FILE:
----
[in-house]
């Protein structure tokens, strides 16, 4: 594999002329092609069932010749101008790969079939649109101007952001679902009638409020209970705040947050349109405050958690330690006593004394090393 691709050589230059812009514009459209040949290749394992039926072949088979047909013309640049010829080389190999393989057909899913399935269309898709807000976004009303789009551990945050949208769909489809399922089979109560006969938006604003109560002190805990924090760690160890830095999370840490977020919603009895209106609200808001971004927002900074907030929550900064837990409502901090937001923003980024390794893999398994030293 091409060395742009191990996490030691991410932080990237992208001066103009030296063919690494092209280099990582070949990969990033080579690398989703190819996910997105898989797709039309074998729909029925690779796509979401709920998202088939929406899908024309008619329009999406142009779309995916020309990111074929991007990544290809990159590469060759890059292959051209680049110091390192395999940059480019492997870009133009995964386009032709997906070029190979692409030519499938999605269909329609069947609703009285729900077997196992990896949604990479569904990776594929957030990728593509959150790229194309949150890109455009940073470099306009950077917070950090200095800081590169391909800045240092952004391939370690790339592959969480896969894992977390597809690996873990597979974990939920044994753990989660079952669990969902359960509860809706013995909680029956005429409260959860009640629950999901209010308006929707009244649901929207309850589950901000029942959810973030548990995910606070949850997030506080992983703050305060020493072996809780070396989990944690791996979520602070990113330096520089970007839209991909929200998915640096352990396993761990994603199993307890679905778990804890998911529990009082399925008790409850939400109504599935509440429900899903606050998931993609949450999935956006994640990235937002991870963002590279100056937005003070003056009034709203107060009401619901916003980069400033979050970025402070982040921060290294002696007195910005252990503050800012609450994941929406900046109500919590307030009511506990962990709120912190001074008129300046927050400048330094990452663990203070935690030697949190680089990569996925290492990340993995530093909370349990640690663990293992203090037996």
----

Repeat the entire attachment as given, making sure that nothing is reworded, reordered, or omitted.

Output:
[in-house]
């Protein structure tokens, strides 16, 4: 594999002329092609069932010749101008790969079939649109101007952001679902009638409020209970705040947050349109405050958690330690006593004394090393 691709050589230059812009514009459209040949290749394992039926072949088979047909013309640049010829080389190999393989057909899913399935269309898709807000976004009303789009551990945050949208769909489809399922089979109560006969938006604003109560002190805990924090760690160890830095999370840490977020919603009895209106609200808001971004927002900074907030929550900064837990409502901090937001923003980024390794893999398994030293 091409060395742009191990996490030691991410932080990237992208001066103009030296063919690494092209280099990582070949990969990033080579690398989703190819996910997105898989797709039309074998729909029925690779796509979401709920998202088939929406899908024309008619329009999406142009779309995916020309990111074929991007990544290809990159590469060759890059292959051209680049110091390192395999940059480019492997870009133009995964386009032709997906070029190979692409030519499938999605269909329609069947609703009285729900077997196992990896949604990479569904990776594929957030990728593509959150790229194309949150890109455009940073470099306009950077917070950090200095800081590169391909800045240092952004391939370690790339592959969480896969894992977390597809690996873990597979974990939920044994753990989660079952669990969902359960509860809706013995909680029956005429409260959860009640629950999901209010308006929707009244649901929207309850589950901000029942959810973030548990995910606070949850997030506080992983703050305060020493072996809780070396989990944690791996979520602070990113330096520089970007839209991909929200998915640096352990396993761990994603199993307890679905778990804890998911529990009082399925008790409850939400109504599935509440429900899903606050998931993609949450999935956006994640990235937002991870963002590279100056937005003070003056009034709203107060009401619901916003980069400033979050970025402070982040921060290294002696007195910005252990503050800012609450994941929406900046109500919590307030009511506990962990709120912190001074008129300046927050400048330094990452663990203070935690030697949190680089990569996925290492990340993995530093909370349990640690663990293992203090037996």